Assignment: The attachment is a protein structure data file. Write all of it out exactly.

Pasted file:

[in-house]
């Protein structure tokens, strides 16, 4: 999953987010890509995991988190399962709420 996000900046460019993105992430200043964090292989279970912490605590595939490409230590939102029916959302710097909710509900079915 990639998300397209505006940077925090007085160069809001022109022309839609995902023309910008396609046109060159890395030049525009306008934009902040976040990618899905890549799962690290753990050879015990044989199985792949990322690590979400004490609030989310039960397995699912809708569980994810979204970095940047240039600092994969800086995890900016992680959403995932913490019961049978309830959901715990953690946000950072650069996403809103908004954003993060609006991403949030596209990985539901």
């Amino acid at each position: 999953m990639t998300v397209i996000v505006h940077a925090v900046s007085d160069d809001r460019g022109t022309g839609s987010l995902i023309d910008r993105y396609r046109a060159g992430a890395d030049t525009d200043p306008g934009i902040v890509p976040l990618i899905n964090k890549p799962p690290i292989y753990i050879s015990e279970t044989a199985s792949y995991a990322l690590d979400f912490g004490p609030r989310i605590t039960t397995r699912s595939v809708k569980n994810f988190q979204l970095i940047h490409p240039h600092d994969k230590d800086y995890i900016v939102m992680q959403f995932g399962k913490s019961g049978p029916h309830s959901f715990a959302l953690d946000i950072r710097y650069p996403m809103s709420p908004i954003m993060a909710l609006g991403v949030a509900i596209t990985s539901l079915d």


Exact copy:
[in-house]
């Protein structure tokens, strides 16, 4: 999953987010890509995991988190399962709420 996000900046460019993105992430200043964090292989279970912490605590595939490409230590939102029916959302710097909710509900079915 990639998300397209505006940077925090007085160069809001022109022309839609995902023309910008396609046109060159890395030049525009306008934009902040976040990618899905890549799962690290753990050879015990044989199985792949990322690590979400004490609030989310039960397995699912809708569980994810979204970095940047240039600092994969800086995890900016992680959403995932913490019961049978309830959901715990953690946000950072650069996403809103908004954003993060609006991403949030596209990985539901």
């Amino acid at each position: 999953m990639t998300v397209i996000v505006h940077a925090v900046s007085d160069d809001r460019g022109t022309g839609s987010l995902i023309d910008r993105y396609r046109a060159g992430a890395d030049t525009d200043p306008g934009i902040v890509p976040l990618i899905n964090k890549p799962p690290i292989y753990i050879s015990e279970t044989a199985s792949y995991a990322l690590d979400f912490g004490p609030r989310i605590t039960t397995r699912s595939v809708k569980n994810f988190q979204l970095i940047h490409p240039h600092d994969k230590d800086y995890i900016v939102m992680q959403f995932g399962k913490s019961g049978p029916h309830s959901f715990a959302l953690d946000i950072r710097y650069p996403m809103s709420p908004i954003m993060a909710l609006g991403v949030a509900i596209t990985s539901l079915d």